It was shaping up like a typical frigid winter training day. It was Saturday and don’t always participate in the noon team ride, usually selecting Sunday as the weekend day that I will bear the wrath of the family for checking out for several hours. But today’s course was appealing as it generally worked its way back past my house after about 30 miles. The course actually went longer, via Paragon, but I had planned to go south after Anderson and Old 37. The dishes in the sink can wait.
When I left the house at 11:15 the wind was strong and out of the Northwest. The temperature at the sign on College Avenue by Champs Elysees spa said 29 degrees. But the sun was out and the wind was at my back. I arrived at the downtown Bakehouse overheated and overdressed. I recently joked with a teammate that I need to overdress because I no longer can just go faster to increase my body heat on a cold day. The Bakehouse was packed and I was able to slip into the back of the line during a lull to get a coffee, thanking Jessie for the the mug . I was people-watching while I was waiting for others to arrive, trying to guess where they were from by their mannerisms.
Just before noon Gary arrived, then Jon, Kevin and Colin. 5 of us, I thought. That’s too bad because it usually means that during a winter ride with 2 abreast that one rider is alone. And because the pace is usually easier, the pulls are longer so you’re alone longer at the back. Winter riding is a social time for many of us. But soon we’ll be putting on a different, darker mask as we begin to shift from these base miles into higher quality work. I know that many of you have already begun this part of your training. Today was the start of the Midwest Collegiate Cycling calendar with several local cyclists competing at Lindsay Wilson. It was the least I could do to just show up for a training ride.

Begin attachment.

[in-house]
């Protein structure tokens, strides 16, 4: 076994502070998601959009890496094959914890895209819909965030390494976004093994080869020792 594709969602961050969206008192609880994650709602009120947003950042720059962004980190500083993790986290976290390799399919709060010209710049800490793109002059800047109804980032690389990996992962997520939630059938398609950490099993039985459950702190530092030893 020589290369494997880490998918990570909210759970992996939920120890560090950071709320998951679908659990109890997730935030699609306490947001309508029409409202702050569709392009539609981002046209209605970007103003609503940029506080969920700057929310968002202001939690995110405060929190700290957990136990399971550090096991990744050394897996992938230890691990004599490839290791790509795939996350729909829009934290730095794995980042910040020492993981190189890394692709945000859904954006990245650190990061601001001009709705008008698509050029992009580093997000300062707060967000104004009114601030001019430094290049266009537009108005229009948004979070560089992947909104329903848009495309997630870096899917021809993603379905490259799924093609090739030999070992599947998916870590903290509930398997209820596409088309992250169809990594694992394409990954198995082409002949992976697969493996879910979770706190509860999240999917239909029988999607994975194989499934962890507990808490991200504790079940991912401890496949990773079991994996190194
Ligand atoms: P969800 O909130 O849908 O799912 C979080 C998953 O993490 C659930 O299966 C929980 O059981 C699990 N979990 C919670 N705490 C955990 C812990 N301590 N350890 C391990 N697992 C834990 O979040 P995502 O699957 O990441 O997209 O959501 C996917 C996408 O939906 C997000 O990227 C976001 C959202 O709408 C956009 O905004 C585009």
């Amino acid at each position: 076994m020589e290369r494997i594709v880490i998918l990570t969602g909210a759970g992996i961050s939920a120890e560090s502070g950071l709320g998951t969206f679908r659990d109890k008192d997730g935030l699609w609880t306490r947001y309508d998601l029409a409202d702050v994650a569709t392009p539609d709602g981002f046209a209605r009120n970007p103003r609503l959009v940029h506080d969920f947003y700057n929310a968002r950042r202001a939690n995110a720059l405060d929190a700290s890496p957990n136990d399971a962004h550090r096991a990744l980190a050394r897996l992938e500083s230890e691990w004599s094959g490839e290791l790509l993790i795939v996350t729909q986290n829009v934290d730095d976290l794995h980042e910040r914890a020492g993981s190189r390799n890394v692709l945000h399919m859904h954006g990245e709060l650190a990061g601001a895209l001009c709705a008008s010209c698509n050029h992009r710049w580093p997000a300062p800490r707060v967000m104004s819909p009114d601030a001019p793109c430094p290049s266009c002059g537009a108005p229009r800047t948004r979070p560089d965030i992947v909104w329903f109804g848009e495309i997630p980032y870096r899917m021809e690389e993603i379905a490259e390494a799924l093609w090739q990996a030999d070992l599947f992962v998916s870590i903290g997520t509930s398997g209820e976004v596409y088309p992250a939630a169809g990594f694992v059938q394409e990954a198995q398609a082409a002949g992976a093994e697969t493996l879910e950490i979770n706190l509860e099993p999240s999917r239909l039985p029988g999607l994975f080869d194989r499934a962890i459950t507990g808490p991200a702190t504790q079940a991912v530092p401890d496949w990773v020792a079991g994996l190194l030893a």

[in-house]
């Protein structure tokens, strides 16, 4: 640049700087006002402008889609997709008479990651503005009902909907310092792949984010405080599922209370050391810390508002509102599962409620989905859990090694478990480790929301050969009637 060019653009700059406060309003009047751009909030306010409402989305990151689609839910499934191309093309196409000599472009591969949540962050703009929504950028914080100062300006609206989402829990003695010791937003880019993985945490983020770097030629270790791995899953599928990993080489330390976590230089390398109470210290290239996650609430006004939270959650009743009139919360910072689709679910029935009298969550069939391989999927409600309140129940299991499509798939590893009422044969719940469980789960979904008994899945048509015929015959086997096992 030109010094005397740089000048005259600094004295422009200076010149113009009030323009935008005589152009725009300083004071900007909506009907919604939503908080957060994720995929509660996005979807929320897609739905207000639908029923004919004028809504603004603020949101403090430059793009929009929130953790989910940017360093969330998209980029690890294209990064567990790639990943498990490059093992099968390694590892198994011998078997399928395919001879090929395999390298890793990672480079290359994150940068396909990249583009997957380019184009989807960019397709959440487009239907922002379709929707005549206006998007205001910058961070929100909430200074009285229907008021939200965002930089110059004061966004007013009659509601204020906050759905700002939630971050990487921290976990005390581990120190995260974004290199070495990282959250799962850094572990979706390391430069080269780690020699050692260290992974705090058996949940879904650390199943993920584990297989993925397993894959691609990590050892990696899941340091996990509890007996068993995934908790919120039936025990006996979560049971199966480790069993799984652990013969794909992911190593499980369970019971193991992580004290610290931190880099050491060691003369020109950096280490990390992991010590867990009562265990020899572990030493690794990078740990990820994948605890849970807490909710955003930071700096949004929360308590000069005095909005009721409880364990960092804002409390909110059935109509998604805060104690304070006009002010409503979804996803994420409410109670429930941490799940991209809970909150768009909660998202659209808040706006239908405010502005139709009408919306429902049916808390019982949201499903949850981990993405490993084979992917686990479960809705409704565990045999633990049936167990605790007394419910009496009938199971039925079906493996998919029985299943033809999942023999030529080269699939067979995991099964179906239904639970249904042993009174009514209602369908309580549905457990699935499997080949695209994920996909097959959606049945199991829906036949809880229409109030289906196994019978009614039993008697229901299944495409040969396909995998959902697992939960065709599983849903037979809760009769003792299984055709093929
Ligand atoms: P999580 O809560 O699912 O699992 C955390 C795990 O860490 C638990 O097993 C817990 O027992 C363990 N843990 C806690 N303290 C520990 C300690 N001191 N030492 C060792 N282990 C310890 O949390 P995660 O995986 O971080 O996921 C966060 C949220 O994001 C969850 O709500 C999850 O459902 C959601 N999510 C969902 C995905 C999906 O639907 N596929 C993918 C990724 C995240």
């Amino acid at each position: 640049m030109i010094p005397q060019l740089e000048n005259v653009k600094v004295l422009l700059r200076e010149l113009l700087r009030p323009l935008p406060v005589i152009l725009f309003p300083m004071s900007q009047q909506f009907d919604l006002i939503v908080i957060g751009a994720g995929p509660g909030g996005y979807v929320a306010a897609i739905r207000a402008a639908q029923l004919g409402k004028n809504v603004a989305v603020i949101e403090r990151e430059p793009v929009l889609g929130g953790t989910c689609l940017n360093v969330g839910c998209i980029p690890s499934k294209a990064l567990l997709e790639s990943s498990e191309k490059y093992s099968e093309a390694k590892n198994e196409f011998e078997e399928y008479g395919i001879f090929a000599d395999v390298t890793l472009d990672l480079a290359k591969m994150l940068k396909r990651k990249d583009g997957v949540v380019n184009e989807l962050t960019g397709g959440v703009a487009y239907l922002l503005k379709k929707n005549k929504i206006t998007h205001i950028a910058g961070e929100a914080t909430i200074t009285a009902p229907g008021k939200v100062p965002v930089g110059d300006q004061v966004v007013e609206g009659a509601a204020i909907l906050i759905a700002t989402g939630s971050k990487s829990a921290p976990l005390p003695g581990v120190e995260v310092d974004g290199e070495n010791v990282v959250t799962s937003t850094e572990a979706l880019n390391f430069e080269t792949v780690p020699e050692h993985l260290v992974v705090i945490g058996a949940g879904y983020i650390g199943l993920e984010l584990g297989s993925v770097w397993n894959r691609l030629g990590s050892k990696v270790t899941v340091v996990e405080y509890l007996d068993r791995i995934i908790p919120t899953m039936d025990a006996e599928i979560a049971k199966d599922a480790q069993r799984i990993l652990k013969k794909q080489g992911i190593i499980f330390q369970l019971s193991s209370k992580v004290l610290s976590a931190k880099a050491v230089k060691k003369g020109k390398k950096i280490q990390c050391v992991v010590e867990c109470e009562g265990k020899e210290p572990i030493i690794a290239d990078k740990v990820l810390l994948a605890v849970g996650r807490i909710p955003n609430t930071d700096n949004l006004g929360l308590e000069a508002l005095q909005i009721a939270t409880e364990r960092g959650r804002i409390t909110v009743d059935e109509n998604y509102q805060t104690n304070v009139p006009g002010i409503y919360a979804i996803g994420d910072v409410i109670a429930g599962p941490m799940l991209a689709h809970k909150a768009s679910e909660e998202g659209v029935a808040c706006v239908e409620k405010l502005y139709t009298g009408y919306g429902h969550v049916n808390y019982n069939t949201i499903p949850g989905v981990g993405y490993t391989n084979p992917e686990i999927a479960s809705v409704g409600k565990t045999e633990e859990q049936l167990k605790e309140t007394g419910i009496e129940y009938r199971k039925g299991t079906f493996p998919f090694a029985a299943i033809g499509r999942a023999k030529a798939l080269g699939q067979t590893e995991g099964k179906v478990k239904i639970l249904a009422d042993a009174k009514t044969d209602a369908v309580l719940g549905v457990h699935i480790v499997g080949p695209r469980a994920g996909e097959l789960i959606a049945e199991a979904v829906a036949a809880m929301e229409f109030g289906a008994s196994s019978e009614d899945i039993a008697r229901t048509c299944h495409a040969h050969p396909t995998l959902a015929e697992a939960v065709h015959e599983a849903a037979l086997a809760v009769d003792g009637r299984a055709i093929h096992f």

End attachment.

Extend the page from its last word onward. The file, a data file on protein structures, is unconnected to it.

We were just about to leave when a tall, fit rider in a pro kit showed up. He had apparently rushed to get over here and needed some food to take with him, so he went in and picked up a scone from the Bakehouse. He was riding a team Orbea full carbon ride and it was clear he knew how to put it to good use. When he walked into the restaurant we knew there was something different about this rider. He looked familiar, but it’s so hard to tell when someone’s on the bike. I remember as a tennis player in college that you could often tell how good a player was by the way they shook your hand or made an imaginary wave of a racquet in the air, our brains becoming so adept at identifying nuance in order to exploit a weakness. This rider was a professional.
It didn’t take long for me to realize that it was Guy East, former Kelly Benefit pro. We all paired off and headed out to 446 in the usual way. We took long moderate pulls, not too hard, not too easy. Guy seemed to be setting an easy tempo for us. I was on his wheel for a good portion just watching the effortless way that a professional with thousands of hard miles on their legs turns over the pedals, watching that little ‘snap’ at the bottom of the stroke and the full, languid circles. I don’t think that the others knew who he was at first but I was enjoying listening to each ‘discover’ the talented, young, affable and unassuming rider who was with us. You would have enjoyed the ride today. You would have liked riding with Guy.